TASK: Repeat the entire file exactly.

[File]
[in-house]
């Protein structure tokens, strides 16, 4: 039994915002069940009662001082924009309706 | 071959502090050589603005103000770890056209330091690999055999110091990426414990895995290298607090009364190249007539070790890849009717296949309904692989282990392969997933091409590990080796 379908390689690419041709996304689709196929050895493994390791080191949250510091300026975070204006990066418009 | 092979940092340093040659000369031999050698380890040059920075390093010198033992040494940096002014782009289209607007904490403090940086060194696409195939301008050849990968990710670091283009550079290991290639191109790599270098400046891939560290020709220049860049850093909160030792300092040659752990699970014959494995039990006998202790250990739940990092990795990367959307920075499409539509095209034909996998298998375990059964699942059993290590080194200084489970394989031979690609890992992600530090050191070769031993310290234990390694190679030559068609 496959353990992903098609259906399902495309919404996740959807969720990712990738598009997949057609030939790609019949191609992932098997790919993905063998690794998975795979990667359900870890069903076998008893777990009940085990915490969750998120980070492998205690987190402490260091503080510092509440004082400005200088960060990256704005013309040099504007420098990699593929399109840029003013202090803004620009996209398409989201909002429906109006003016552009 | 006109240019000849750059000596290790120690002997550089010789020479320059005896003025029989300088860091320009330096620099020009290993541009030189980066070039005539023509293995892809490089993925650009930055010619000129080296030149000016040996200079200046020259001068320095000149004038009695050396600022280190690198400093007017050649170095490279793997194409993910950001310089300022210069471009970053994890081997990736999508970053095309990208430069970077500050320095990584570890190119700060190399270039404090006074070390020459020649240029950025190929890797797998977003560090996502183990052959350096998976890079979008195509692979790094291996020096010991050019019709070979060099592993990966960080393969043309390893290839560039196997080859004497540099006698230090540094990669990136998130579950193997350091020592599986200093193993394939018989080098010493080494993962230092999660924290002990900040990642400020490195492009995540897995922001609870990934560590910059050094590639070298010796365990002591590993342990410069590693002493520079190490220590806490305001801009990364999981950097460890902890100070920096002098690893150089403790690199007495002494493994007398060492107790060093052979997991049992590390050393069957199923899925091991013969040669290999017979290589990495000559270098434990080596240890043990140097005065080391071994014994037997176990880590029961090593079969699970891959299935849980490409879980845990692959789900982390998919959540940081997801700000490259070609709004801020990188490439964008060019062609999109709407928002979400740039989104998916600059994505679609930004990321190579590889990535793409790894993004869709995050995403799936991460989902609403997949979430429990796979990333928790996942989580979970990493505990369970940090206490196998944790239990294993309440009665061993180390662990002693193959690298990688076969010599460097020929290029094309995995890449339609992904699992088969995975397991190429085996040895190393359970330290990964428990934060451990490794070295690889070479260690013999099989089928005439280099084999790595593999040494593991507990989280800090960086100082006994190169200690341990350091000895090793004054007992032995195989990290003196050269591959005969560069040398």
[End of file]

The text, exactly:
[in-house]
């Protein structure tokens, strides 16, 4: 039994915002069940009662001082924009309706 | 071959502090050589603005103000770890056209330091690999055999110091990426414990895995290298607090009364190249007539070790890849009717296949309904692989282990392969997933091409590990080796 379908390689690419041709996304689709196929050895493994390791080191949250510091300026975070204006990066418009 | 092979940092340093040659000369031999050698380890040059920075390093010198033992040494940096002014782009289209607007904490403090940086060194696409195939301008050849990968990710670091283009550079290991290639191109790599270098400046891939560290020709220049860049850093909160030792300092040659752990699970014959494995039990006998202790250990739940990092990795990367959307920075499409539509095209034909996998298998375990059964699942059993290590080194200084489970394989031979690609890992992600530090050191070769031993310290234990390694190679030559068609 496959353990992903098609259906399902495309919404996740959807969720990712990738598009997949057609030939790609019949191609992932098997790919993905063998690794998975795979990667359900870890069903076998008893777990009940085990915490969750998120980070492998205690987190402490260091503080510092509440004082400005200088960060990256704005013309040099504007420098990699593929399109840029003013202090803004620009996209398409989201909002429906109006003016552009 | 006109240019000849750059000596290790120690002997550089010789020479320059005896003025029989300088860091320009330096620099020009290993541009030189980066070039005539023509293995892809490089993925650009930055010619000129080296030149000016040996200079200046020259001068320095000149004038009695050396600022280190690198400093007017050649170095490279793997194409993910950001310089300022210069471009970053994890081997990736999508970053095309990208430069970077500050320095990584570890190119700060190399270039404090006074070390020459020649240029950025190929890797797998977003560090996502183990052959350096998976890079979008195509692979790094291996020096010991050019019709070979060099592993990966960080393969043309390893290839560039196997080859004497540099006698230090540094990669990136998130579950193997350091020592599986200093193993394939018989080098010493080494993962230092999660924290002990900040990642400020490195492009995540897995922001609870990934560590910059050094590639070298010796365990002591590993342990410069590693002493520079190490220590806490305001801009990364999981950097460890902890100070920096002098690893150089403790690199007495002494493994007398060492107790060093052979997991049992590390050393069957199923899925091991013969040669290999017979290589990495000559270098434990080596240890043990140097005065080391071994014994037997176990880590029961090593079969699970891959299935849980490409879980845990692959789900982390998919959540940081997801700000490259070609709004801020990188490439964008060019062609999109709407928002979400740039989104998916600059994505679609930004990321190579590889990535793409790894993004869709995050995403799936991460989902609403997949979430429990796979990333928790996942989580979970990493505990369970940090206490196998944790239990294993309440009665061993180390662990002693193959690298990688076969010599460097020929290029094309995995890449339609992904699992088969995975397991190429085996040895190393359970330290990964428990934060451990490794070295690889070479260690013999099989089928005439280099084999790595593999040494593991507990989280800090960086100082006994190169200690341990350091000895090793004054007992032995195989990290003196050269591959005969560069040398």